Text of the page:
Chinese Freedom is an Illusion

by Patrick Nohrden

Note: Since this article was first published in 2004, world political and financial conditions have changed. Some things never change.

Three boys were dragged through the main entrance of Wen Feng, Nantong’s largest department store by two men in civilian clothes. Aged between 10 and 13 years old, any resistance the boys could have mustered would have been fruitless. They were dragged to the end of the porch area, still in full view of the many passers-by who were walking past on Nantong’s main shopping street, forming a crowd at the spectacle of the boys being beaten about their faces, shoved down to the ground, and kicked. They were made to crouch. The thirteen-year old tried to sit, but he was kicked in the head, chest, legs and arms until he resumed a crouching position. Each time one of the boys wavered, he was slapped on the side of the head. One boy was slapped for looking at one of the other boys.

I do not know what they did, but I was not about to watch any more of the unnecessary violence against these boys, as the scene had materialized within six or seven feet of me. A large crowd had gathered and the people were staring at the boys.

I was with somebody who could speak English, and I demanded that he immediately informed the two men “managing” the children that if they struck one of them again without good cause, I was going to kick his ass. Period. I did not care what the boys were accused of. The men were holding them pending the arrival of the police, who probably would have beaten them again at the police station.

I was visibly livid, and as I yelled my intentions at my escort, my finger was pointed directly in the face of the leader of the two men, the one inflicting the most abuse. He was looking at my finger. Within seconds, the two men corralled the boys and took the around the building out of my sight. I tried to follow, but I lost them in the crowd. I was not trying to be a hero, but I had seen enough. China or not China, sometimes you have to draw the line.

The boys looked a little different than the average Chinese. They were from Xinjiang in western China, an area that some people call East Turkistan, a predominately Muslim region that is dirt poor.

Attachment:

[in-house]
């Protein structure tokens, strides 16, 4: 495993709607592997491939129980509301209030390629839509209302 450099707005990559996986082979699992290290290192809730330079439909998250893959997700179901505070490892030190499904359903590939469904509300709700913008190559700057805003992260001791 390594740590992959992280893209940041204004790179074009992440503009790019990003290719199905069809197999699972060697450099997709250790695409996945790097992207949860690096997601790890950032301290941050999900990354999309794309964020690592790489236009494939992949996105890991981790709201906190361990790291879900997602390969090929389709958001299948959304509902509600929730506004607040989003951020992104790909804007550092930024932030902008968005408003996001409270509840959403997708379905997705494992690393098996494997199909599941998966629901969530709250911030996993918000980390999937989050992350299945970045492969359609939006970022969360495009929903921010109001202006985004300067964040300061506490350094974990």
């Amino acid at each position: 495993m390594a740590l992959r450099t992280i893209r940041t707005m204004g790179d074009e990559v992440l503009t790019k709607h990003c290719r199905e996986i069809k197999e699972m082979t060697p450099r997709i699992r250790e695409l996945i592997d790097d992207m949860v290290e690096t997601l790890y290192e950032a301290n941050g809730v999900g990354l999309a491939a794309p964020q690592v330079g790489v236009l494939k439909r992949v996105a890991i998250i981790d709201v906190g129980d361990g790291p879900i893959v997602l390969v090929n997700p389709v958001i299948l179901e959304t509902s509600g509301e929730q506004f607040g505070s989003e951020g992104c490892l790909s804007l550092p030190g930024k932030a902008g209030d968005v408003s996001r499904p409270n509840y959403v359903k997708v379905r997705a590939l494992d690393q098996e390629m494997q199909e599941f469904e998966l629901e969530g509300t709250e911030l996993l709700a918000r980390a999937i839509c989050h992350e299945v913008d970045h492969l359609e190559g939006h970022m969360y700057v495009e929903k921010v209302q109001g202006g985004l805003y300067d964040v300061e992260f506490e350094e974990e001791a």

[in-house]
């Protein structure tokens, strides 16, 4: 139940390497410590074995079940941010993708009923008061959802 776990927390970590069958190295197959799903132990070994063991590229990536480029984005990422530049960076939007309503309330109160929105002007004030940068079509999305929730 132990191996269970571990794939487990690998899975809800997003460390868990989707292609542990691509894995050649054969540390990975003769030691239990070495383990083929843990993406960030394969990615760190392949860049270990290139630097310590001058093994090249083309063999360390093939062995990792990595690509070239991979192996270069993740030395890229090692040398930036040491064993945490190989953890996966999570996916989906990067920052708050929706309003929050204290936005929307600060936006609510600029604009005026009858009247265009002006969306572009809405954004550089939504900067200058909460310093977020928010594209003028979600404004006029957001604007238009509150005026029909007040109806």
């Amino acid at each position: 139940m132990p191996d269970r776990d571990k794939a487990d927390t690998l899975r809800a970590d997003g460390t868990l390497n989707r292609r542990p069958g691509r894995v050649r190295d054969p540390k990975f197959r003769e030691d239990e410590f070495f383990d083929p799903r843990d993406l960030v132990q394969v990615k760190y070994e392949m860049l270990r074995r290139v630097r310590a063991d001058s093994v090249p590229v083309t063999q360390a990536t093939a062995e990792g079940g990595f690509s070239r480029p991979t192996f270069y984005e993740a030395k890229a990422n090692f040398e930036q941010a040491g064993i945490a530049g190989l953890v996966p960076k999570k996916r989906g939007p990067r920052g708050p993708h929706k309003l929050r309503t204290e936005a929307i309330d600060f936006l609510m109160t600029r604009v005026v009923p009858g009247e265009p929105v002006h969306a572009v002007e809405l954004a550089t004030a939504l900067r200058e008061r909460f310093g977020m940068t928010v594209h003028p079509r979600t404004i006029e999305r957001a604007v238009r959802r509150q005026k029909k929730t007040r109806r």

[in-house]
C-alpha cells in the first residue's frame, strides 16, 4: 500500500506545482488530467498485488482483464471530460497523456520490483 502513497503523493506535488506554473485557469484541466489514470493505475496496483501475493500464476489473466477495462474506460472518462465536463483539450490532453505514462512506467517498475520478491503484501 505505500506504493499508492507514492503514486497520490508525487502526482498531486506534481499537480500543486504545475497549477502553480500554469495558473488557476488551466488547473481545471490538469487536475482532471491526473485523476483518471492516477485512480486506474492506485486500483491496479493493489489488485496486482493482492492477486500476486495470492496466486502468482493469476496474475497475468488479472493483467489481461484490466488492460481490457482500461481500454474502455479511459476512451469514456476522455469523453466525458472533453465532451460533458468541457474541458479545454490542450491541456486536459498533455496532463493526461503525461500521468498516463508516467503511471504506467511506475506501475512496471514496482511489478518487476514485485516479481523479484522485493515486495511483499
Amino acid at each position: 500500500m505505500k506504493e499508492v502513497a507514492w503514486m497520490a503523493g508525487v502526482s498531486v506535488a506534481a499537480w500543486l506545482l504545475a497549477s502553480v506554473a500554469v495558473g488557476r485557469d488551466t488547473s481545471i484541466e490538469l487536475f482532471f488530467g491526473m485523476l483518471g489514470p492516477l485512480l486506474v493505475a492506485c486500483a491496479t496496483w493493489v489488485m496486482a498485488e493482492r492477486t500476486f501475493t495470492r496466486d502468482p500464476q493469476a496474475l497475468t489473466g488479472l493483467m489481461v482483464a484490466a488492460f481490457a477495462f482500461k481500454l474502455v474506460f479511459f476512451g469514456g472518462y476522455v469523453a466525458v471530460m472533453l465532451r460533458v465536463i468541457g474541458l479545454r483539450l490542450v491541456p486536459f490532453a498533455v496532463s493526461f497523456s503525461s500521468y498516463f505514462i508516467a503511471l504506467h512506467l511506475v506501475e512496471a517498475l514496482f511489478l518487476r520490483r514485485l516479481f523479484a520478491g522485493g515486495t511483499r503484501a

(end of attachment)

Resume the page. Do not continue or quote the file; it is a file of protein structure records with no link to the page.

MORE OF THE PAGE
One of the Chinese people I was with tried to console me by explaining that the boys were probably accused of shoplifting. I asked how he knew that, and he answered because the boys were from Xinjiang. So? Apparently, the belief throughout most of China is that people from Xinjiang steal. They steal because they are poor and they do not hold jobs.

Interestingly, they are not allowed to hold jobs, except in Xinjiang, but there are no jobs in Xinjiang, so they move east hoping to find work. Because they are not where they are registered to live, they cannot have a job and their children cannot attend school. So they are still poor. The average working Xinjiang person sells barbecued mutton on the street. The others steal. They are not even considered Chinese, despite the fact that Xinjiang is in China. China does not like the fact that they are Muslim and refuse to renounce their religion, and the authorities have regular book burnings in Xinjiang when the number of copies of the Koran exceeds an acceptable limit.

In Xinjiang, there is an underground movement to separate from China. You may have heard of the “Free East Turkistan” movement, which raises much of the same clamor as the “Free Tibet” people, but does not get the same press. They have web sites, all of which are blocked in China. China will not let them leave, yet China does not want them to assimilate. They are not Chinese, and they are not treated as Chinese.

I am not trying to rationalize criminal conduct by anybody, children or otherwise. But I find it abhorrent that any country can treat its own citizens differently simply because of the way they look. China continues to criticize the United States’ record on civil rights and discrimination. Every year, immediately after the United States releases its report on human rights abuses in China, China publishes its own “report” on America, always citing our history and ignoring the present. The United States has taken a look at itself, admitted its problem, and has taken great steps to improve it. China cannot do that without losing face. China will continue to beat children in public spectacles because they are from Xinjiang.

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